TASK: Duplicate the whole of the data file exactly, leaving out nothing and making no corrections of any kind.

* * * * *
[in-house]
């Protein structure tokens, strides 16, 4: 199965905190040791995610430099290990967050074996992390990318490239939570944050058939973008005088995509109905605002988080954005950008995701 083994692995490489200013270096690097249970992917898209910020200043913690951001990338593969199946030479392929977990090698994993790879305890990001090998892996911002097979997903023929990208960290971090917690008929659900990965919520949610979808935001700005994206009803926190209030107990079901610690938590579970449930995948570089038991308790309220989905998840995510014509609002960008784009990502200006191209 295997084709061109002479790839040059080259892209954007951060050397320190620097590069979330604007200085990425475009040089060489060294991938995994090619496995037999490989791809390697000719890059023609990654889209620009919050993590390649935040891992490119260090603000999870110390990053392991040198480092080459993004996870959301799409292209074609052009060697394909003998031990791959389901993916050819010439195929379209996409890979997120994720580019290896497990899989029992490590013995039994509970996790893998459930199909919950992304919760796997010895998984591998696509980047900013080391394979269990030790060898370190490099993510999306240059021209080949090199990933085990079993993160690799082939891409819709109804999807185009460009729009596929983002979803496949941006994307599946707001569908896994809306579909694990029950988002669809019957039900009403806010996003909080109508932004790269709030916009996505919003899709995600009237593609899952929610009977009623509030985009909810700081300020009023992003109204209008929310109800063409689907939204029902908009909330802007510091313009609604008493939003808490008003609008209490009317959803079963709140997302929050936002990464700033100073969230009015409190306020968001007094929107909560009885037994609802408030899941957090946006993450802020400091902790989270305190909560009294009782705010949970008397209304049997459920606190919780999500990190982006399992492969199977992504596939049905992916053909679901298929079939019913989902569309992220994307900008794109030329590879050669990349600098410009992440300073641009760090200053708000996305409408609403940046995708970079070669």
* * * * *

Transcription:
[in-house]
């Protein structure tokens, strides 16, 4: 199965905190040791995610430099290990967050074996992390990318490239939570944050058939973008005088995509109905605002988080954005950008995701 083994692995490489200013270096690097249970992917898209910020200043913690951001990338593969199946030479392929977990090698994993790879305890990001090998892996911002097979997903023929990208960290971090917690008929659900990965919520949610979808935001700005994206009803926190209030107990079901610690938590579970449930995948570089038991308790309220989905998840995510014509609002960008784009990502200006191209 295997084709061109002479790839040059080259892209954007951060050397320190620097590069979330604007200085990425475009040089060489060294991938995994090619496995037999490989791809390697000719890059023609990654889209620009919050993590390649935040891992490119260090603000999870110390990053392991040198480092080459993004996870959301799409292209074609052009060697394909003998031990791959389901993916050819010439195929379209996409890979997120994720580019290896497990899989029992490590013995039994509970996790893998459930199909919950992304919760796997010895998984591998696509980047900013080391394979269990030790060898370190490099993510999306240059021209080949090199990933085990079993993160690799082939891409819709109804999807185009460009729009596929983002979803496949941006994307599946707001569908896994809306579909694990029950988002669809019957039900009403806010996003909080109508932004790269709030916009996505919003899709995600009237593609899952929610009977009623509030985009909810700081300020009023992003109204209008929310109800063409689907939204029902908009909330802007510091313009609604008493939003808490008003609008209490009317959803079963709140997302929050936002990464700033100073969230009015409190306020968001007094929107909560009885037994609802408030899941957090946006993450802020400091902790989270305190909560009294009782705010949970008397209304049997459920606190919780999500990190982006399992492969199977992504596939049905992916053909679901298929079939019913989902569309992220994307900008794109030329590879050669990349600098410009992440300073641009760090200053708000996305409408609403940046995708970079070669």